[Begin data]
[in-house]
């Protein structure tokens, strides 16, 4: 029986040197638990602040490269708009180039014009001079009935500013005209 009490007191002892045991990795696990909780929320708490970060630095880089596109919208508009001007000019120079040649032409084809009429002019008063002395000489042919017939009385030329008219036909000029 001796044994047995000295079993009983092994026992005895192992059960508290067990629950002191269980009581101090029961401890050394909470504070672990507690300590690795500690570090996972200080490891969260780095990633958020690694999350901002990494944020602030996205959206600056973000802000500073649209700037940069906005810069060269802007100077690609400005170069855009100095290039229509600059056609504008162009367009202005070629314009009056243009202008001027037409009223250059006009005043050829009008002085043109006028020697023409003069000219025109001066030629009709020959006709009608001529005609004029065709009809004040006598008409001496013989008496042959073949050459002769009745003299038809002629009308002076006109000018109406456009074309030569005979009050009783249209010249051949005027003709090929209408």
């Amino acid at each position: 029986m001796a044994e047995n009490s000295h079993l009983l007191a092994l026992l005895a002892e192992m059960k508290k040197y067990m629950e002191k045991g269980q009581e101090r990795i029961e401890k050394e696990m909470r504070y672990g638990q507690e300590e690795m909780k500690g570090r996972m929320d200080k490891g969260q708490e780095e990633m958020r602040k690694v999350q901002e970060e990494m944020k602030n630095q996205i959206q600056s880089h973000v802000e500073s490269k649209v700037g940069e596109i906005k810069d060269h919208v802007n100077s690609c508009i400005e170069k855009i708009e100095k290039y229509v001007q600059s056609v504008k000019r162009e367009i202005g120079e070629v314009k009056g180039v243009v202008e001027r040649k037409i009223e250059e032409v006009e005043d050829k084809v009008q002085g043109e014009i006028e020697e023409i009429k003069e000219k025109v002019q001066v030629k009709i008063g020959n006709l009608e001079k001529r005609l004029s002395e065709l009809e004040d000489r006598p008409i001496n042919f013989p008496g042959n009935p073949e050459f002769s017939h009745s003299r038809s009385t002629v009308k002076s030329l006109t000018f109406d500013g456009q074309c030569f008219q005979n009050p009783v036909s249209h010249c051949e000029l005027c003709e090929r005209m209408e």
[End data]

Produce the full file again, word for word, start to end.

[in-house]
């Protein structure tokens, strides 16, 4: 029986040197638990602040490269708009180039014009001079009935500013005209 009490007191002892045991990795696990909780929320708490970060630095880089596109919208508009001007000019120079040649032409084809009429002019008063002395000489042919017939009385030329008219036909000029 001796044994047995000295079993009983092994026992005895192992059960508290067990629950002191269980009581101090029961401890050394909470504070672990507690300590690795500690570090996972200080490891969260780095990633958020690694999350901002990494944020602030996205959206600056973000802000500073649209700037940069906005810069060269802007100077690609400005170069855009100095290039229509600059056609504008162009367009202005070629314009009056243009202008001027037409009223250059006009005043050829009008002085043109006028020697023409003069000219025109001066030629009709020959006709009608001529005609004029065709009809004040006598008409001496013989008496042959073949050459002769009745003299038809002629009308002076006109000018109406456009074309030569005979009050009783249209010249051949005027003709090929209408």
């Amino acid at each position: 029986m001796a044994e047995n009490s000295h079993l009983l007191a092994l026992l005895a002892e192992m059960k508290k040197y067990m629950e002191k045991g269980q009581e101090r990795i029961e401890k050394e696990m909470r504070y672990g638990q507690e300590e690795m909780k500690g570090r996972m929320d200080k490891g969260q708490e780095e990633m958020r602040k690694v999350q901002e970060e990494m944020k602030n630095q996205i959206q600056s880089h973000v802000e500073s490269k649209v700037g940069e596109i906005k810069d060269h919208v802007n100077s690609c508009i400005e170069k855009i708009e100095k290039y229509v001007q600059s056609v504008k000019r162009e367009i202005g120079e070629v314009k009056g180039v243009v202008e001027r040649k037409i009223e250059e032409v006009e005043d050829k084809v009008q002085g043109e014009i006028e020697e023409i009429k003069e000219k025109v002019q001066v030629k009709i008063g020959n006709l009608e001079k001529r005609l004029s002395e065709l009809e004040d000489r006598p008409i001496n042919f013989p008496g042959n009935p073949e050459f002769s017939h009745s003299r038809s009385t002629v009308k002076s030329l006109t000018f109406d500013g456009q074309c030569f008219q005979n009050p009783v036909s249209h010249c051949e000029l005027c003709e090929r005209m209408e």